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Sensors and Systems for Wearable Environmental Monitoring Toward IoT-Enabled Applications: A Review

Published in : IEEE Sensors Journal (Volume: 19, Issue: 18, September 2019)
Authors : Md Abdulla Al Mamun and Mehmet Rasit Yuce.
DOI : 10.1109/JSEN.2019.2919352

The rapid urbanization has led to the deterioration of the air quality, worsened the climatic conditions, and increased environmental nuisance. Exposure to this environmental pollution has adverse health effects, leading to escalations in healthcare costs and even high death rate. Apart from the individual health issues, the demand for air quality data is growing immensely for various application scenarios like traffic management, domestic condition monitoring, energy management, decisions on protection measures against climate change, and industrial processes optimization. It makes the monitoring of environmental parameters imperative.

The conventional systems of monitoring environmental quality set up with sophisticated devices, and the skilled workforce don’t work for an individual. It is here where the latest developments in wearable environmental monitoring systems (WEMS) come to serve at an individual level to monitor the micro-climate and gather the individual’s environmental data. Wearable devices may potentially be used in various applications that can improve human living quality.

The data from this WEMS should get collected at some server. Hence it demands a sensor network which has three major parts; the wearable sensor node, wireless network, and micro-power manager. The WEMS widely uses resistive and electrochemical type sensing technologies. Bluetooth, BLE, and Wi-Fi are the commonly used communication technologies for establishing the wireless network between several such nodesin WEMS.

The development and advancement in low-power wireless communications, low form factor electronic devices, and progressive acceleration of computing capability of low-cost microcontrollers have promoted the emergence of the Internet of Things (IoT) in every sphere of today’s life.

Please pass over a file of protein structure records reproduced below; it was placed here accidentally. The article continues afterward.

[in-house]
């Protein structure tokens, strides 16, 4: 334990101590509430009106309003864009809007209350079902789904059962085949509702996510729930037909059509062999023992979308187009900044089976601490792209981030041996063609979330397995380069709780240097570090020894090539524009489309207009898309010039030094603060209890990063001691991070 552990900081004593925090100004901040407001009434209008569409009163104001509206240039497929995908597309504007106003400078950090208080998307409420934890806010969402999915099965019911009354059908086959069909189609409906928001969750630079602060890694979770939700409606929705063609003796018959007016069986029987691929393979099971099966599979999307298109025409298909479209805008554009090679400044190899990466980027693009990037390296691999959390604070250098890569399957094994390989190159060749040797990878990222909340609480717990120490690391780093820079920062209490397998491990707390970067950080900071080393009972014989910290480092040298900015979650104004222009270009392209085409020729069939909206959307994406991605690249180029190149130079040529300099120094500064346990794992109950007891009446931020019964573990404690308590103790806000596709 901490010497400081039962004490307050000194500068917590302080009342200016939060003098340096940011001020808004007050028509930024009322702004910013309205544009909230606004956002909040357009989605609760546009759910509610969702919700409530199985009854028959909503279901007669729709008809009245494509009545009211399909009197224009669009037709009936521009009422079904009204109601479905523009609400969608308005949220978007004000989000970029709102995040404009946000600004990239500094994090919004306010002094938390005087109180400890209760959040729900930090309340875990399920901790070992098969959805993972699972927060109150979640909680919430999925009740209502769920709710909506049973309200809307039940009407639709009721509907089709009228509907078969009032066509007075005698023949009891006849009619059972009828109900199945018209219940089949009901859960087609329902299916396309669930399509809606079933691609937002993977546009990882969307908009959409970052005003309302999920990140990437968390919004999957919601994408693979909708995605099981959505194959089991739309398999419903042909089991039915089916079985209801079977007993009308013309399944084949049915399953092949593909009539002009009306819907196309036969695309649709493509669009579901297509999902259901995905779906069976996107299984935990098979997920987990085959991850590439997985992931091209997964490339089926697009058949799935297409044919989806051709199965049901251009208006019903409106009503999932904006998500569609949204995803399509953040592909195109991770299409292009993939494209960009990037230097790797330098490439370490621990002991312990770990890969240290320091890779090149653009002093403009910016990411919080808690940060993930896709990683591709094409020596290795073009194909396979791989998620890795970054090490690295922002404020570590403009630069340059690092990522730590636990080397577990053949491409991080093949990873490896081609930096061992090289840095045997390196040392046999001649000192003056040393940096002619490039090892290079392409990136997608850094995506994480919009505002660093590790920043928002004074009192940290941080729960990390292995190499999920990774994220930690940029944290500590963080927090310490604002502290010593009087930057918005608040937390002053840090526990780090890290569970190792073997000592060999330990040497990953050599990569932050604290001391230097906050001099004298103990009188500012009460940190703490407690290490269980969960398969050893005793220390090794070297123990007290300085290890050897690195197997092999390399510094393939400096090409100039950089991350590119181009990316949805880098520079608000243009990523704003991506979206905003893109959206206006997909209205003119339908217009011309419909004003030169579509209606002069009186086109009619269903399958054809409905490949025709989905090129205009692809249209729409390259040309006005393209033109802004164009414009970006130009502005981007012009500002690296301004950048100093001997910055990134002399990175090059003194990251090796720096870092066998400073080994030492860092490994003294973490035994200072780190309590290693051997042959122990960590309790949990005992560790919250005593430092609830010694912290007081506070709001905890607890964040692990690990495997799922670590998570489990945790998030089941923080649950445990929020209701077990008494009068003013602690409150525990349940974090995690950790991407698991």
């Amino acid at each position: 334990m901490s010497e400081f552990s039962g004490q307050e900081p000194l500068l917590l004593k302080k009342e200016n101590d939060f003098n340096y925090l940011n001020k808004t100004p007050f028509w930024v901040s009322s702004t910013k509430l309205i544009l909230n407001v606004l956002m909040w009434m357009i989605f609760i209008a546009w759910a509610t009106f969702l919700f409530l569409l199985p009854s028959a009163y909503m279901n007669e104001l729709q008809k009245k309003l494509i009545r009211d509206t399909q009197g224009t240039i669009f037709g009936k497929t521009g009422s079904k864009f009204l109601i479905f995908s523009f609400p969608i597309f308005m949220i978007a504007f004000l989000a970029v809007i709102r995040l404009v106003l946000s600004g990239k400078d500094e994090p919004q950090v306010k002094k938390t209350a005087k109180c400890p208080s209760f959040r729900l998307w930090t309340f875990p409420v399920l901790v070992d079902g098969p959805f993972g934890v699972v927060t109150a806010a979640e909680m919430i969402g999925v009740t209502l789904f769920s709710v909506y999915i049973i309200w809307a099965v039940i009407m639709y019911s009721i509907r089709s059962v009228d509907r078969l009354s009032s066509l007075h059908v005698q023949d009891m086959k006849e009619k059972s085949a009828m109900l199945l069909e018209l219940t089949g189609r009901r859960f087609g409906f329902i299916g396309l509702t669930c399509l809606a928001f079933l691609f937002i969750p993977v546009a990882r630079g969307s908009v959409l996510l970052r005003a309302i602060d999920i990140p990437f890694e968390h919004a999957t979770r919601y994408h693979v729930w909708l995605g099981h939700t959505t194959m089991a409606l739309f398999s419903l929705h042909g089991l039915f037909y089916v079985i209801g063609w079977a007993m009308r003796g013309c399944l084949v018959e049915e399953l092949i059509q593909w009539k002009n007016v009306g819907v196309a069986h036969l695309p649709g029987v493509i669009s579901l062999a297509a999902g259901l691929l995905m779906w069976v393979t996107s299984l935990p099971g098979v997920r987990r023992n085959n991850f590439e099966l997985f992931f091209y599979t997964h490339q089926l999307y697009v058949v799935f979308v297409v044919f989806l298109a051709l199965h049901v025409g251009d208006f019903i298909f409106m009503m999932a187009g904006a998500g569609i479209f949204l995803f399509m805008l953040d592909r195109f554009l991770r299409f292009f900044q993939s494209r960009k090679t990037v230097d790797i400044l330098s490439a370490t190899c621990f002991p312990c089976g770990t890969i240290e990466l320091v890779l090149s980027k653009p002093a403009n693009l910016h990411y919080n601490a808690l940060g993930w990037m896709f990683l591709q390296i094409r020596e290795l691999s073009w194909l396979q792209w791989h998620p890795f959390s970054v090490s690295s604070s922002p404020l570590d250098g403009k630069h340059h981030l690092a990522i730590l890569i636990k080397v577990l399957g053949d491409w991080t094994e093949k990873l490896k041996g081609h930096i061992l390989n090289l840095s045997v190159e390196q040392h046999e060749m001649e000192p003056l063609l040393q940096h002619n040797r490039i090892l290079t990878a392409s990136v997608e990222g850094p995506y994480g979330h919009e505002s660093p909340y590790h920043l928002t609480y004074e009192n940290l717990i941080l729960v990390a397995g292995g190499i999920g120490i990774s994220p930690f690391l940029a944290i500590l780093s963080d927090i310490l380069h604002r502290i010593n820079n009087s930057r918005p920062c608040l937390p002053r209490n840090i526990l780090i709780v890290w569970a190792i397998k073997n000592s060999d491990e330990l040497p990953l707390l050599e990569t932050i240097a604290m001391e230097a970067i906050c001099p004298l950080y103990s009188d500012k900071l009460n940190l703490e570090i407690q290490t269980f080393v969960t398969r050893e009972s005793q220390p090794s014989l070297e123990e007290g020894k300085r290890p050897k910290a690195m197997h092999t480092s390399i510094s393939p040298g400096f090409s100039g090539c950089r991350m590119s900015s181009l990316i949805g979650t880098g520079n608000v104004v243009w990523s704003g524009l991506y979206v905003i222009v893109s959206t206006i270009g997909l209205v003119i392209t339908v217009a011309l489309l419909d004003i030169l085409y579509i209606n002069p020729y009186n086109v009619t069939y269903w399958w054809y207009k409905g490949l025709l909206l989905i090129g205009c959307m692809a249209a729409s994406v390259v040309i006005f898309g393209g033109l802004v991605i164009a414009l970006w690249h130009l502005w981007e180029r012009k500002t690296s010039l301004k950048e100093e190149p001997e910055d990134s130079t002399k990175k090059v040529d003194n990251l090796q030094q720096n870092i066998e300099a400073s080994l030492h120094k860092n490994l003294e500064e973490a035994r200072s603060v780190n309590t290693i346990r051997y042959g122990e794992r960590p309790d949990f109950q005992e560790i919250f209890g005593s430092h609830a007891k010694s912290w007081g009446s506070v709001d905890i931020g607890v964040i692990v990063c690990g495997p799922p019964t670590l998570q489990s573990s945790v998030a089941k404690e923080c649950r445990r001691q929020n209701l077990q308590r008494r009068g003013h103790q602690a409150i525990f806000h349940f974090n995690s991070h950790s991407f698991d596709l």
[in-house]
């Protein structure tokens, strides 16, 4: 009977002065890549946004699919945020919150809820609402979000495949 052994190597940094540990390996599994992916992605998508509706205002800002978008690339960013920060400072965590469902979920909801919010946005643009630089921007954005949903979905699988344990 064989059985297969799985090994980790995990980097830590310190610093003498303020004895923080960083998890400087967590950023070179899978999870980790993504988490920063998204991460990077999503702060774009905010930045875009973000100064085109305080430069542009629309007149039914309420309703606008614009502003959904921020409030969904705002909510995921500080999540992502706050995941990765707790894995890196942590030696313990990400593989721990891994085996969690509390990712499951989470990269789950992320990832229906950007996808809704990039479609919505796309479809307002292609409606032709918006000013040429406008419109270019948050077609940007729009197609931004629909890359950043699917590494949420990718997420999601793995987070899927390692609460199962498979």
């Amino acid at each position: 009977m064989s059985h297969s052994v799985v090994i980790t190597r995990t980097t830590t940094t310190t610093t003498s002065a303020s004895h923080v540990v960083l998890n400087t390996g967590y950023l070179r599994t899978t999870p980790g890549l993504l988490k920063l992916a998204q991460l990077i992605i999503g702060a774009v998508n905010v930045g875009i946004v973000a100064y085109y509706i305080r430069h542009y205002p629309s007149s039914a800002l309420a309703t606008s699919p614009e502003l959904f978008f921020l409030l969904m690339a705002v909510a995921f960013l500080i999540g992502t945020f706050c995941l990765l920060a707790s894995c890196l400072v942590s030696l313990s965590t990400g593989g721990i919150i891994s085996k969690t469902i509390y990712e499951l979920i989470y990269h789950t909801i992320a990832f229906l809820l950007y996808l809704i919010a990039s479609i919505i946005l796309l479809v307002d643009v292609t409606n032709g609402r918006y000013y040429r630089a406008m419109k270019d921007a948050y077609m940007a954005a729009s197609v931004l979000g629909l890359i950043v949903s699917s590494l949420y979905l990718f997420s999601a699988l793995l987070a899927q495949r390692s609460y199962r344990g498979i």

WEMS has been developed as Wrist, Lanyard, Smart Clothing Based, Printable, Flexible Wearable Devices. The wearable IoT devices are light enough to be worn as jewellery, helmet, textiles, eyewear, belt, or lanyard. It has made it possible to measure an individual’s surrounding environmental data even when on the move. It collects some environmental data at a regular interval. It transmits the data to a gateway for local storage and a remote server for further processing and visualization.

The WEMS functions by transmitting data between wearable to a coordinator. From the coordinator, the data gets transferred to the internet cloud. In the former case, wearable sensor nodes usually form a wireless sensor network with a basic topological configuration (e.g., star topology) to transmit the data to a coordinator. Bluetooth is the most widely used wireless communication standard employed for data transmission between wearable and coordinators, followed by Wi-Fi and ZigBee. From the coordinator to the internet cloud, generally, long-range wireless communication standards transmit data. There are various available wireless communication standards like WLAN, 4G, LTE, UMTS, Wi-Fi, or WiMAX.

WEMS is programmed to uses the MOS-based heating technique to measure environmental pollutants, ambient temperature, and humidity. RN4020 Bluetooth module from Microchip is attached to transmit the collected data from the wearable to a smartphone or a gateway, followed by the transmission to the internet cloud. A 3.7 V and 240 mA Li-Pol battery is used to supply power to the system.

For short-range communication, Chirp Spread Spectrum (CSS) based nanoLOC technology is used, which has an accuracy of 2m for indoors and 1m for outdoors. For long-range communication, long-range wide area network (LoRaWAN) technology is used. It is suitable for applications that need to transmit data over long distances with lower data rates and transmission frequency.

WEMS turns out to become more applicable to real-life situations. The most critical issues include the efficient implementation of sensor miniaturization and integration, sensor calibration and normalization, real-time localization, and tracking, especially for indoor and appropriate data analytics and security.

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